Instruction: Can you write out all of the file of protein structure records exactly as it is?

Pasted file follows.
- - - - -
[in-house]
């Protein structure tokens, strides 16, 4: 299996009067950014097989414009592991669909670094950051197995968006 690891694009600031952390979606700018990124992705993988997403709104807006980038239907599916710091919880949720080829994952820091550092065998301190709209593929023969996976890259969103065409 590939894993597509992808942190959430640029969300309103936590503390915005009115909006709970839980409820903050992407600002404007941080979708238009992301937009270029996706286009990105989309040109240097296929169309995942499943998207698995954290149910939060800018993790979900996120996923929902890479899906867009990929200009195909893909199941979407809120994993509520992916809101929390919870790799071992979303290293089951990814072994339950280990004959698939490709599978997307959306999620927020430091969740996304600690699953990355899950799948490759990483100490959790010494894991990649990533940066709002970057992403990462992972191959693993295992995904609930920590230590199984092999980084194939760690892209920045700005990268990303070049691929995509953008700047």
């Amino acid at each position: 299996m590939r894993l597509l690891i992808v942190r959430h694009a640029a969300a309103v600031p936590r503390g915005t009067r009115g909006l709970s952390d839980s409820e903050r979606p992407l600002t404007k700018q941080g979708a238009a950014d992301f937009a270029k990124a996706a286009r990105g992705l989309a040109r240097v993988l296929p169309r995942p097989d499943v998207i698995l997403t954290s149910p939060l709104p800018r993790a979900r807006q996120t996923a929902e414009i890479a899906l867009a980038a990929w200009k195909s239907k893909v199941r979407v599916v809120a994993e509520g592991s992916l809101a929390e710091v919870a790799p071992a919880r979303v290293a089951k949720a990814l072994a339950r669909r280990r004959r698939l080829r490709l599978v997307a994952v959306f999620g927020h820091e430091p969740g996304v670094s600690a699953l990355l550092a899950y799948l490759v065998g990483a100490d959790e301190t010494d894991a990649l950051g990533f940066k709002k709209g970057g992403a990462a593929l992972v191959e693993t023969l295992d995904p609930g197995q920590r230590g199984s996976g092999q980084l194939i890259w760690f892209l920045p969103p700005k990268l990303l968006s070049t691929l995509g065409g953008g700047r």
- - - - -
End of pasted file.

[in-house]
């Protein structure tokens, strides 16, 4: 299996009067950014097989414009592991669909670094950051197995968006 690891694009600031952390979606700018990124992705993988997403709104807006980038239907599916710091919880949720080829994952820091550092065998301190709209593929023969996976890259969103065409 590939894993597509992808942190959430640029969300309103936590503390915005009115909006709970839980409820903050992407600002404007941080979708238009992301937009270029996706286009990105989309040109240097296929169309995942499943998207698995954290149910939060800018993790979900996120996923929902890479899906867009990929200009195909893909199941979407809120994993509520992916809101929390919870790799071992979303290293089951990814072994339950280990004959698939490709599978997307959306999620927020430091969740996304600690699953990355899950799948490759990483100490959790010494894991990649990533940066709002970057992403990462992972191959693993295992995904609930920590230590199984092999980084194939760690892209920045700005990268990303070049691929995509953008700047």
């Amino acid at each position: 299996m590939r894993l597509l690891i992808v942190r959430h694009a640029a969300a309103v600031p936590r503390g915005t009067r009115g909006l709970s952390d839980s409820e903050r979606p992407l600002t404007k700018q941080g979708a238009a950014d992301f937009a270029k990124a996706a286009r990105g992705l989309a040109r240097v993988l296929p169309r995942p097989d499943v998207i698995l997403t954290s149910p939060l709104p800018r993790a979900r807006q996120t996923a929902e414009i890479a899906l867009a980038a990929w200009k195909s239907k893909v199941r979407v599916v809120a994993e509520g592991s992916l809101a929390e710091v919870a790799p071992a919880r979303v290293a089951k949720a990814l072994a339950r669909r280990r004959r698939l080829r490709l599978v997307a994952v959306f999620g927020h820091e430091p969740g996304v670094s600690a699953l990355l550092a899950y799948l490759v065998g990483a100490d959790e301190t010494d894991a990649l950051g990533f940066k709002k709209g970057g992403a990462a593929l992972v191959e693993t023969l295992d995904p609930g197995q920590r230590g199984s996976g092999q980084l194939i890259w760690f892209l920045p969103p700005k990268l990303l968006s070049t691929l995509g065409g953008g700047r």